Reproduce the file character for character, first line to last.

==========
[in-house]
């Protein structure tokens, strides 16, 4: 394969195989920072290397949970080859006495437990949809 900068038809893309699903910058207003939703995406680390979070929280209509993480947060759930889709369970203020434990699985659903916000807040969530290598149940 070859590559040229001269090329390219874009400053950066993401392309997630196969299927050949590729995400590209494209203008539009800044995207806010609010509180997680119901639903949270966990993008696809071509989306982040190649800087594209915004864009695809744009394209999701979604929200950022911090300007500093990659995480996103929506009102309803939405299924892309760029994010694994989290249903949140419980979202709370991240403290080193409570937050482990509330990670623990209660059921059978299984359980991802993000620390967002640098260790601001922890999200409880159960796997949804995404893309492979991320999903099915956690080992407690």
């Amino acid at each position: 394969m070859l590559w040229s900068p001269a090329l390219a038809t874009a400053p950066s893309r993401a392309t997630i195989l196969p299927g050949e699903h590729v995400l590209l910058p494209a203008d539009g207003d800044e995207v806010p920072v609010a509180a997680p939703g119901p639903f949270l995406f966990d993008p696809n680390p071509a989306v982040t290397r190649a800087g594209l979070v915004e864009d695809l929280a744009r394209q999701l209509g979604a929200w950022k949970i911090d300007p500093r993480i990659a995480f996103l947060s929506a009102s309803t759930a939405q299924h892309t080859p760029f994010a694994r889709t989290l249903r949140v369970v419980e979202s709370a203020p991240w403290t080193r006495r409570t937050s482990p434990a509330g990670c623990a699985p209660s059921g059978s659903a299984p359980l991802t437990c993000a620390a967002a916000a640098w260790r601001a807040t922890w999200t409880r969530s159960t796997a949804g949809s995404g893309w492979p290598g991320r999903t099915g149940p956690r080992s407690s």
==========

[in-house]
């Protein structure tokens, strides 16, 4: 394969195989920072290397949970080859006495437990949809 900068038809893309699903910058207003939703995406680390979070929280209509993480947060759930889709369970203020434990699985659903916000807040969530290598149940 070859590559040229001269090329390219874009400053950066993401392309997630196969299927050949590729995400590209494209203008539009800044995207806010609010509180997680119901639903949270966990993008696809071509989306982040190649800087594209915004864009695809744009394209999701979604929200950022911090300007500093990659995480996103929506009102309803939405299924892309760029994010694994989290249903949140419980979202709370991240403290080193409570937050482990509330990670623990209660059921059978299984359980991802993000620390967002640098260790601001922890999200409880159960796997949804995404893309492979991320999903099915956690080992407690």
């Amino acid at each position: 394969m070859l590559w040229s900068p001269a090329l390219a038809t874009a400053p950066s893309r993401a392309t997630i195989l196969p299927g050949e699903h590729v995400l590209l910058p494209a203008d539009g207003d800044e995207v806010p920072v609010a509180a997680p939703g119901p639903f949270l995406f966990d993008p696809n680390p071509a989306v982040t290397r190649a800087g594209l979070v915004e864009d695809l929280a744009r394209q999701l209509g979604a929200w950022k949970i911090d300007p500093r993480i990659a995480f996103l947060s929506a009102s309803t759930a939405q299924h892309t080859p760029f994010a694994r889709t989290l249903r949140v369970v419980e979202s709370a203020p991240w403290t080193r006495r409570t937050s482990p434990a509330g990670c623990a699985p209660s059921g059978s659903a299984p359980l991802t437990c993000a620390a967002a916000a640098w260790r601001a807040t922890w999200t409880r969530s159960t796997a949804g949809s995404g893309w492979p290598g991320r999903t099915g149940p956690r080992s407690s």